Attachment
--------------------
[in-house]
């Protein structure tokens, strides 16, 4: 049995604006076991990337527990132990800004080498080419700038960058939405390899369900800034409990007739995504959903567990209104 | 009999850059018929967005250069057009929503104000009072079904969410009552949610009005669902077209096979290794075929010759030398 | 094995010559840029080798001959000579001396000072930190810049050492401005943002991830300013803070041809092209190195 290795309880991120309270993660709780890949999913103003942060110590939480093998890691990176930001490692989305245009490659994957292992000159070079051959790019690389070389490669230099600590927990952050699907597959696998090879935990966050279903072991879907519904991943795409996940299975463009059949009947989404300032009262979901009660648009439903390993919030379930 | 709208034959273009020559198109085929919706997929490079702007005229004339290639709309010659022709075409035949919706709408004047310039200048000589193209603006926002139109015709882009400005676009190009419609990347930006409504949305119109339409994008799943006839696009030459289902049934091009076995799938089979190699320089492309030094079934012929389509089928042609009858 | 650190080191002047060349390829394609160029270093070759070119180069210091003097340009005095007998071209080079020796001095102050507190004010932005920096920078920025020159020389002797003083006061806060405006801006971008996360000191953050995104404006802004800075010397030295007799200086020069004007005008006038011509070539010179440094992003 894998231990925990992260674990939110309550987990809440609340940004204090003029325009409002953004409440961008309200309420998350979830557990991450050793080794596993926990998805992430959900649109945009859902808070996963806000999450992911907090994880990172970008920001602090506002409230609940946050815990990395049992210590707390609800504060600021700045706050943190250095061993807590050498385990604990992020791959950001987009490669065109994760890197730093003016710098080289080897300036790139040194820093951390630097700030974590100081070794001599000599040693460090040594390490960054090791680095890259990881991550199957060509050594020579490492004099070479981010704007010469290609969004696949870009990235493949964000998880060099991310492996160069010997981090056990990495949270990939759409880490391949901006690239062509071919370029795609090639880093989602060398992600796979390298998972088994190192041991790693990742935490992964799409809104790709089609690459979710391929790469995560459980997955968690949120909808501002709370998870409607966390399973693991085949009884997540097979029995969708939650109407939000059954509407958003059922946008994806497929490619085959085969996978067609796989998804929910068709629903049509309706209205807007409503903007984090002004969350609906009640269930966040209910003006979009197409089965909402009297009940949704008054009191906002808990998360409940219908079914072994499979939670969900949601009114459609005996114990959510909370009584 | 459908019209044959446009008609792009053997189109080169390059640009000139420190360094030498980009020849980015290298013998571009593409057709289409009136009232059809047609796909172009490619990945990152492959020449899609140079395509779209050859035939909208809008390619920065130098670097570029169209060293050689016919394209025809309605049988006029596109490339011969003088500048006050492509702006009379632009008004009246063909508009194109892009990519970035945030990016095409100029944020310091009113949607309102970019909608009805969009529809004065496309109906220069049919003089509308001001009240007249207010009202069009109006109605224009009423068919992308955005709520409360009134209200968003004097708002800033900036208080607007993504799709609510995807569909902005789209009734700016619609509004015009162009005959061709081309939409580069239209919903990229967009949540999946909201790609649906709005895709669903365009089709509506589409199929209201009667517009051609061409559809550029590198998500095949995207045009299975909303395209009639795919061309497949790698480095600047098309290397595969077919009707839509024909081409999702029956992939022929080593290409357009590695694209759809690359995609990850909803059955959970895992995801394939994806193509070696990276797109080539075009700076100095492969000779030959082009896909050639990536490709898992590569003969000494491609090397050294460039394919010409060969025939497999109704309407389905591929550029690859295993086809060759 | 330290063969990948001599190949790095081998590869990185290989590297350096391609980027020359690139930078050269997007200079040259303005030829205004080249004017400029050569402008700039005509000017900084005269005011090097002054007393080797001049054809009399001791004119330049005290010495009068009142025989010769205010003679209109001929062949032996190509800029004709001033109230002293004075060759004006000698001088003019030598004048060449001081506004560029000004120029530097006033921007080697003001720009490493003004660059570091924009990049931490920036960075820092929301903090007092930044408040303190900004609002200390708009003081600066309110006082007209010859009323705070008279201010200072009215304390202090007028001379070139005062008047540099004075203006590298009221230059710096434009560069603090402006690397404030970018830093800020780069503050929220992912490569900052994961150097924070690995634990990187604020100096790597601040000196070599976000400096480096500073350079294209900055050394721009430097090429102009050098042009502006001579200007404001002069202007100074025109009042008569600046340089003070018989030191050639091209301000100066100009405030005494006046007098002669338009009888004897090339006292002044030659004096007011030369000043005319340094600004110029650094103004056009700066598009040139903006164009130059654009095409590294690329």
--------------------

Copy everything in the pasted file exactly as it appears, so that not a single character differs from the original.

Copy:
[in-house]
């Protein structure tokens, strides 16, 4: 049995604006076991990337527990132990800004080498080419700038960058939405390899369900800034409990007739995504959903567990209104 | 009999850059018929967005250069057009929503104000009072079904969410009552949610009005669902077209096979290794075929010759030398 | 094995010559840029080798001959000579001396000072930190810049050492401005943002991830300013803070041809092209190195 290795309880991120309270993660709780890949999913103003942060110590939480093998890691990176930001490692989305245009490659994957292992000159070079051959790019690389070389490669230099600590927990952050699907597959696998090879935990966050279903072991879907519904991943795409996940299975463009059949009947989404300032009262979901009660648009439903390993919030379930 | 709208034959273009020559198109085929919706997929490079702007005229004339290639709309010659022709075409035949919706709408004047310039200048000589193209603006926002139109015709882009400005676009190009419609990347930006409504949305119109339409994008799943006839696009030459289902049934091009076995799938089979190699320089492309030094079934012929389509089928042609009858 | 650190080191002047060349390829394609160029270093070759070119180069210091003097340009005095007998071209080079020796001095102050507190004010932005920096920078920025020159020389002797003083006061806060405006801006971008996360000191953050995104404006802004800075010397030295007799200086020069004007005008006038011509070539010179440094992003 894998231990925990992260674990939110309550987990809440609340940004204090003029325009409002953004409440961008309200309420998350979830557990991450050793080794596993926990998805992430959900649109945009859902808070996963806000999450992911907090994880990172970008920001602090506002409230609940946050815990990395049992210590707390609800504060600021700045706050943190250095061993807590050498385990604990992020791959950001987009490669065109994760890197730093003016710098080289080897300036790139040194820093951390630097700030974590100081070794001599000599040693460090040594390490960054090791680095890259990881991550199957060509050594020579490492004099070479981010704007010469290609969004696949870009990235493949964000998880060099991310492996160069010997981090056990990495949270990939759409880490391949901006690239062509071919370029795609090639880093989602060398992600796979390298998972088994190192041991790693990742935490992964799409809104790709089609690459979710391929790469995560459980997955968690949120909808501002709370998870409607966390399973693991085949009884997540097979029995969708939650109407939000059954509407958003059922946008994806497929490619085959085969996978067609796989998804929910068709629903049509309706209205807007409503903007984090002004969350609906009640269930966040209910003006979009197409089965909402009297009940949704008054009191906002808990998360409940219908079914072994499979939670969900949601009114459609005996114990959510909370009584 | 459908019209044959446009008609792009053997189109080169390059640009000139420190360094030498980009020849980015290298013998571009593409057709289409009136009232059809047609796909172009490619990945990152492959020449899609140079395509779209050859035939909208809008390619920065130098670097570029169209060293050689016919394209025809309605049988006029596109490339011969003088500048006050492509702006009379632009008004009246063909508009194109892009990519970035945030990016095409100029944020310091009113949607309102970019909608009805969009529809004065496309109906220069049919003089509308001001009240007249207010009202069009109006109605224009009423068919992308955005709520409360009134209200968003004097708002800033900036208080607007993504799709609510995807569909902005789209009734700016619609509004015009162009005959061709081309939409580069239209919903990229967009949540999946909201790609649906709005895709669903365009089709509506589409199929209201009667517009051609061409559809550029590198998500095949995207045009299975909303395209009639795919061309497949790698480095600047098309290397595969077919009707839509024909081409999702029956992939022929080593290409357009590695694209759809690359995609990850909803059955959970895992995801394939994806193509070696990276797109080539075009700076100095492969000779030959082009896909050639990536490709898992590569003969000494491609090397050294460039394919010409060969025939497999109704309407389905591929550029690859295993086809060759 | 330290063969990948001599190949790095081998590869990185290989590297350096391609980027020359690139930078050269997007200079040259303005030829205004080249004017400029050569402008700039005509000017900084005269005011090097002054007393080797001049054809009399001791004119330049005290010495009068009142025989010769205010003679209109001929062949032996190509800029004709001033109230002293004075060759004006000698001088003019030598004048060449001081506004560029000004120029530097006033921007080697003001720009490493003004660059570091924009990049931490920036960075820092929301903090007092930044408040303190900004609002200390708009003081600066309110006082007209010859009323705070008279201010200072009215304390202090007028001379070139005062008047540099004075203006590298009221230059710096434009560069603090402006690397404030970018830093800020780069503050929220992912490569900052994961150097924070690995634990990187604020100096790597601040000196070599976000400096480096500073350079294209900055050394721009430097090429102009050098042009502006001579200007404001002069202007100074025109009042008569600046340089003070018989030191050639091209301000100066100009405030005494006046007098002669338009009888004897090339006292002044030659004096007011030369000043005319340094600004110029650094103004056009700066598009040139903006164009130059654009095409590294690329």